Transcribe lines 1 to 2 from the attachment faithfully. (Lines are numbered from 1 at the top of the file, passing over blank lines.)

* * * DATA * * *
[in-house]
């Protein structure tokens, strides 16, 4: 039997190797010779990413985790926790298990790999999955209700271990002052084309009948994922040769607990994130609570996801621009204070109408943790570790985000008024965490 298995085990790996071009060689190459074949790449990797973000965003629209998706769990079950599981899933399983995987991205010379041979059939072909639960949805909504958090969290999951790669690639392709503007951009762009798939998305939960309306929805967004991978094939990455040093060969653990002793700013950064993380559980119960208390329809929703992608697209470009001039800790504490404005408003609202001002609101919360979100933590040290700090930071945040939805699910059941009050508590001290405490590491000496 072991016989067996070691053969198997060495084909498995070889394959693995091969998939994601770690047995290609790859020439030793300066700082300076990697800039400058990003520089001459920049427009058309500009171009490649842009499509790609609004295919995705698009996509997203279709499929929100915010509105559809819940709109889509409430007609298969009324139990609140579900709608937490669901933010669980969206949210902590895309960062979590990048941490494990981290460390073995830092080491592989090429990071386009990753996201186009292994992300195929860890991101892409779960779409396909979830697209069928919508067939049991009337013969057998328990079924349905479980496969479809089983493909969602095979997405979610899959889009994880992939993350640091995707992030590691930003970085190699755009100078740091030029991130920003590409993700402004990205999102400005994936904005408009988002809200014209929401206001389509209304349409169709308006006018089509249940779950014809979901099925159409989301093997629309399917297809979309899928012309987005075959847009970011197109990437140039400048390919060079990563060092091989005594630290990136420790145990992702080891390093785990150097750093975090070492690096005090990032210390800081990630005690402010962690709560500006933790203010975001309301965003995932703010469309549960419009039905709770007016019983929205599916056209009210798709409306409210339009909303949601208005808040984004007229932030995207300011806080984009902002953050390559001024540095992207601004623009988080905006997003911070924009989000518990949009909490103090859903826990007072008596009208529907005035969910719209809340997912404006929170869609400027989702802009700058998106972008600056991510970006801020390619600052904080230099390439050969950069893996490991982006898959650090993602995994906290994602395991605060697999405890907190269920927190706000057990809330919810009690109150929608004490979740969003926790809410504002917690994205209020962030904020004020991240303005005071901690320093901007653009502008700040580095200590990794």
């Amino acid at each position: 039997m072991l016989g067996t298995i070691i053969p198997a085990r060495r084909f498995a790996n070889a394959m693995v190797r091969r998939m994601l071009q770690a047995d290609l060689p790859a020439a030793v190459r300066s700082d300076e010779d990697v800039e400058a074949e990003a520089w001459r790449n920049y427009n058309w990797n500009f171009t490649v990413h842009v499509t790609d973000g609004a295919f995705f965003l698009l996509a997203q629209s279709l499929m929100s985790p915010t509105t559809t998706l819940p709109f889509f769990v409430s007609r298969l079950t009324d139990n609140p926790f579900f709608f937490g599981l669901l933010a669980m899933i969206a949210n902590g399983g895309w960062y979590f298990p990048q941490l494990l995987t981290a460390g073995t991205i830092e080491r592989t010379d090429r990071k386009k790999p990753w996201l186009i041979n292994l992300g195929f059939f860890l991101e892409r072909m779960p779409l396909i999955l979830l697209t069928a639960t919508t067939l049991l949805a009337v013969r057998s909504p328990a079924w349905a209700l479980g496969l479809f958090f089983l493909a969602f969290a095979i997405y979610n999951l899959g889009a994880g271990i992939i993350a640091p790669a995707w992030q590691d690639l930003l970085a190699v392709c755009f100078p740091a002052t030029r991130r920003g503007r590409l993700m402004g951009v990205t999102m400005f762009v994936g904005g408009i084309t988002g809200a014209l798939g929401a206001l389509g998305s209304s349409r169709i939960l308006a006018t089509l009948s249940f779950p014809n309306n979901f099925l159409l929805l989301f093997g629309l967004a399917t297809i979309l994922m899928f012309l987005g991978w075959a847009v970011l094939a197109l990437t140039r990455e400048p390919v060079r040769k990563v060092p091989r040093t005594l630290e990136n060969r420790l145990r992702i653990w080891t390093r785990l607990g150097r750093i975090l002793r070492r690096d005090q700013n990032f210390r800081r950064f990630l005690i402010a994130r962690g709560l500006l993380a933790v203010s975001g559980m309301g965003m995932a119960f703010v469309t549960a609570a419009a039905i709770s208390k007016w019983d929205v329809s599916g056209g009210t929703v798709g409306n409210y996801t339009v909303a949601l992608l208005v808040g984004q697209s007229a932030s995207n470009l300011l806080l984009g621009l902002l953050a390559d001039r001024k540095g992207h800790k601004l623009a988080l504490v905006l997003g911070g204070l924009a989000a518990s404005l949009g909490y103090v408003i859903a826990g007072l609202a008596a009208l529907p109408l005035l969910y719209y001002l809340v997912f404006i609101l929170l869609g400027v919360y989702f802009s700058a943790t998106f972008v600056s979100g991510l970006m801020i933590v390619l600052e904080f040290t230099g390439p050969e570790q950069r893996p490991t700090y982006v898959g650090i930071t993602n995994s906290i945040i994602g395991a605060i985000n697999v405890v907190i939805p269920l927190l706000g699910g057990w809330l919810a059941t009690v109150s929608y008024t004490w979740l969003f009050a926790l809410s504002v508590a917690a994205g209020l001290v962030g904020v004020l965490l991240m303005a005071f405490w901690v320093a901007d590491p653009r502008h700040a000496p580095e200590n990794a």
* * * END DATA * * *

[in-house]
């Protein structure tokens, strides 16, 4: 039997190797010779990413985790926790298990790999999955209700271990002052084309009948994922040769607990994130609570996801621009204070109408943790570790985000008024965490 298995085990790996071009060689190459074949790449990797973000965003629209998706769990079950599981899933399983995987991205010379041979059939072909639960949805909504958090969290999951790669690639392709503007951009762009798939998305939960309306929805967004991978094939990455040093060969653990002793700013950064993380559980119960208390329809929703992608697209470009001039800790504490404005408003609202001002609101919360979100933590040290700090930071945040939805699910059941009050508590001290405490590491000496 072991016989067996070691053969198997060495084909498995070889394959693995091969998939994601770690047995290609790859020439030793300066700082300076990697800039400058990003520089001459920049427009058309500009171009490649842009499509790609609004295919995705698009996509997203279709499929929100915010509105559809819940709109889509409430007609298969009324139990609140579900709608937490669901933010669980969206949210902590895309960062979590990048941490494990981290460390073995830092080491592989090429990071386009990753996201186009292994992300195929860890991101892409779960779409396909979830697209069928919508067939049991009337013969057998328990079924349905479980496969479809089983493909969602095979997405979610899959889009994880992939993350640091995707992030590691930003970085190699755009100078740091030029991130920003590409993700402004990205999102400005994936904005408009988002809200014209929401206001389509209304349409169709308006006018089509249940779950014809979901099925159409989301093997629309399917297809979309899928012309987005075959847009970011197109990437140039400048390919060079990563060092091989005594630290990136420790145990992702080891390093785990150097750093975090070492690096005090990032210390800081990630005690402010962690709560500006933790203010975001309301965003995932703010469309549960419009039905709770007016019983929205599916056209009210798709409306409210339009909303949601208005808040984004007229932030995207300011806080984009902002953050390559001024540095992207601004623009988080905006997003911070924009989000518990949009909490103090859903826990007072008596009208529907005035969910719209809340997912404006929170869609400027989702802009700058998106972008600056991510970006801020390619600052904080230099390439050969950069893996490991982006898959650090993602995994906290994602395991605060697999405890907190269920927190706000057990809330919810009690109150929608004490979740969003926790809410504002917690994205209020962030904020004020991240303005005071901690320093901007653009502008700040580095200590990794």